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Hundreds of bridges, culverts not being inspected properly: Manitoba auditor

Citing recent bridge collapses in the U.S. and Canada, auditor general says the province must make changes to ensure safety


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PHOTO: Bobak Ha'Eri, via Wikimedia Commons

About 40 per cent of the 3,000 Manitoba bridges managed by the Manitoba Infrastructure Department are more than 50 years old. PHOTO: Bobak Ha’Eri, via Wikimedia Commons

WINNIPEG—Manitoba’s auditor general says hundreds of bridges and culverts across the province are not being inspected as frequently as required—if at all.

A report released July 21 by Norm Ricard blames staff shortages, inconsistent procedures and infrastructure that, much as in other jurisdictions, is aging rapidly.

“Recent high-profile bridge collapses in Canada and the United States have made bridge safety a priority,” Ricard wrote, pointing to a 2006 overpass collapse in Laval, Que., that killed five people.

“They have highlighted the importance of properly managing bridge infrastructure and the potential impacts when a bridge fails.”

In one Manitoba case, police investigating a fatal accident on a bridge noted a lack of railings. Government inspectors investigated and found the bridge was in such poor condition, it needed to be closed, Ricard said.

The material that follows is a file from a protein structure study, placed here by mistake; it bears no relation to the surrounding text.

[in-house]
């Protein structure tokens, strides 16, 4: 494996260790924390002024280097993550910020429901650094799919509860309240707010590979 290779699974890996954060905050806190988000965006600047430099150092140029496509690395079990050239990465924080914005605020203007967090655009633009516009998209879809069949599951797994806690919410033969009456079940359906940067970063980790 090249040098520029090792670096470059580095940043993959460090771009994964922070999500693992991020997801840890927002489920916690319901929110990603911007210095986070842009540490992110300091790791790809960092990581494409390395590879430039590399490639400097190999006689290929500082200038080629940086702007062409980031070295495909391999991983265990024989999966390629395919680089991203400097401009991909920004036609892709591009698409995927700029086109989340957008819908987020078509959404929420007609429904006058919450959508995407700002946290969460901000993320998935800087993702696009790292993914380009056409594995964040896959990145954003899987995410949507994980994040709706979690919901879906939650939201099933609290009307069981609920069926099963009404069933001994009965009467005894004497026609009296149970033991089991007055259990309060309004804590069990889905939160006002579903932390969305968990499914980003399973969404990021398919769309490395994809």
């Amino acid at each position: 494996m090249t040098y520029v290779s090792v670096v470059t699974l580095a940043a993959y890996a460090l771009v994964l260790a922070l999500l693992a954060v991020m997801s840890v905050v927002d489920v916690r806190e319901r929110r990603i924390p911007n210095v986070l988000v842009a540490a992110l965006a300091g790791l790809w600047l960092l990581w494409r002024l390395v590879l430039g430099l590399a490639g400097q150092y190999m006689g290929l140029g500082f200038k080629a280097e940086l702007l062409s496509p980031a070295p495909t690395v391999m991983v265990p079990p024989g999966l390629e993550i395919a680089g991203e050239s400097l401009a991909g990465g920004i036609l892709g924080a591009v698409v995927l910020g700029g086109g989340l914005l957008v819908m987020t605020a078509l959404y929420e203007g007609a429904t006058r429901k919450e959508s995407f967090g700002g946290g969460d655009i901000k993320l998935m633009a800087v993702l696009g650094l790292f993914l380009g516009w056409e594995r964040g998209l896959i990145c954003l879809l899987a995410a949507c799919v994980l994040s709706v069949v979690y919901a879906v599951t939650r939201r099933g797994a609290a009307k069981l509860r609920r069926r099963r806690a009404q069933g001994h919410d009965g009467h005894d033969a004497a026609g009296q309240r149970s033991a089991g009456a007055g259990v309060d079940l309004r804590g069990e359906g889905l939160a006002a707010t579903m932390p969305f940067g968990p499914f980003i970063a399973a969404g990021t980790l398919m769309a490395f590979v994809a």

The Infrastructure Department manages about 3,000 bridges and large culverts on provincial roadways and water-control structures. About 40 per cent of the bridges are more than 50 years old.

Ricard found that required inspections were often behind schedule. A general “Level 1” visual inspection is supposed to be done each spring on all structures, but had only been done on half of those looked at by his team.

The report said a more-detailed Level 2 inspection, required every two to six years depending on factors such as a structure’s size and location, had been done one year late in some cases.

In some others, bridges and culverts were not being inspected at all because they were governed by departments other than Infrastructure.

“Department officials felt that they lacked the mandate to inspect structures governed by legislation administered by other government departments. However, the other departments were also not inspecting these structures, creating a potential safety risk.”

Infrastructure Minister Blaine Pedersen said he accepts the report’s findings and blamed the previous NDP government, which was ousted by the Progressive Conservatives in the April election.

The province will boost the number of inspections this fiscal year, Pedersen said, and they will include 920 Level 2s.

The department said it has faced challenges such as needing to divert efforts to emergency repairs following floods in 2009, 2011 and 2014. It has also been a challenge to maintain existing infrastructure, the department wrote in its official response, which was contained in Ricard’s report.

“Manitoba, in conjunction with most jurisdictions across North America, struggles with an aging transportation network that requires a significant infusion of funding to maintain the status quo service standard. The result is a backlog of preservation and replacement work required throughout the province.”


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